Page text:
When asked if she was afraid of getting killed, she says her fear faded away when she was given a talisman for protection. “I was guarded by the ancestors. No one could kill me. The amulet was bullet proof,” she says.

The Girl Soldiers of DRC

After two years in the bush, the government urged rebel groups to stop fighting and release their combatants. Queen was released back into her community in 2014.

Freeing girls from armed rebels is often a difficult task. Since the adoption of the Child Protection Law in 2009, child recruitment has been criminalized in the DRC. A United Nations report showed that between 2009 and 2015, only 7 percent of demobilized children in the country were girls. Half of the girls were younger than 15 when they were recruited.

A quarter of the girls reported they had joined an armed group because they were under pressure from families or community members. The majority of the girls were used as cooks, domestic workers and porters, but some were also combatants and armed escorts to commanders.

Although there is evidence that girl soldiering continues, it is difficult to be precise about the number of girls under 18. The U.N. report suggests that girls comprise 30-40 percent of the child soldiers in DRC today.

Living With Stigma

Queen says living in the bush had not been much different from the life she had led earlier in her community, where she grew up in extreme poverty.

But when she returned, she found being a former girl soldier carried a deep stigma. She was ostracized by her family when she returned home. Her community shunned her.

“People are afraid of me, they know I’ve been in an armed group, and now they fear me. I don’t have any friends,” she says.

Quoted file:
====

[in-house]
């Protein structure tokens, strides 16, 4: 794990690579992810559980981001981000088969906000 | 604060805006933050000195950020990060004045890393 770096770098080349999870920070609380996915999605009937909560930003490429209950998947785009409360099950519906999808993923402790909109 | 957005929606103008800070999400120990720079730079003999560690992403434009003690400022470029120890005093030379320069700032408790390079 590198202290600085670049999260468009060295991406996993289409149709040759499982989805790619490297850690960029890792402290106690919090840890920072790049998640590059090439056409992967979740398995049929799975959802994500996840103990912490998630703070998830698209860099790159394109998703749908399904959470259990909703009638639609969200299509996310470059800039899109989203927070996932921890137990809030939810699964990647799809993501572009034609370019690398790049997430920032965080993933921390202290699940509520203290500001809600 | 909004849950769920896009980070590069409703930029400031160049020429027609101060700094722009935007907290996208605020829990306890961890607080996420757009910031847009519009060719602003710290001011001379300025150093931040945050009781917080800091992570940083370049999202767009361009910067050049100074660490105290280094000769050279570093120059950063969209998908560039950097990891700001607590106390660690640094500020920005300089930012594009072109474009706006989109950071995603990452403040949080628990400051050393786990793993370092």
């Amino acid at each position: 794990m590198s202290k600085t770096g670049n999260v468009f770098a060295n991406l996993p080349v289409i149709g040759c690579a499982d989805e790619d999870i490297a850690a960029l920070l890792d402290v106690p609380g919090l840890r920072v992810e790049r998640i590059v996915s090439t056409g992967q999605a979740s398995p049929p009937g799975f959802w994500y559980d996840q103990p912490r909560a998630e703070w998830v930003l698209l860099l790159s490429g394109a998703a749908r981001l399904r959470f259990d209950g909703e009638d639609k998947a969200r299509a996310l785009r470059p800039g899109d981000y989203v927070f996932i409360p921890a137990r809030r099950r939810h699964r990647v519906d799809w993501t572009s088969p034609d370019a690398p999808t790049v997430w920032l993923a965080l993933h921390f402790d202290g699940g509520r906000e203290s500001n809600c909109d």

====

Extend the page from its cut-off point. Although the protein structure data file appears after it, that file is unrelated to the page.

After being rejected by their family, girls often end up moving out. When Queen turned 16, she decided to leave her parents’ house, where she felt excluded, and found a place to live in the suburbs of Goma.

Sandra Olsson, the program manager of Child Soldiers International, says that not enough is being done to address girls’ needs when they return home. “There has been very little focus on girls. Their needs do differ from the boys.”

“The fact they are treated really badly when they come home is often because they are perceived to have lost their ‘value’ for being in the bush,” she says.

In 2016, Child Soldiers International conducted a study to assess the effectiveness of interventions in demobilizing, recovering and reintegrating girl soldiers in eastern DRC. More than a third of the 150 girls interviewed had never had any support, while the other two-thirds received brief care in the form of a “reintegration kit” – a hygiene and first basic package with soap and clothes.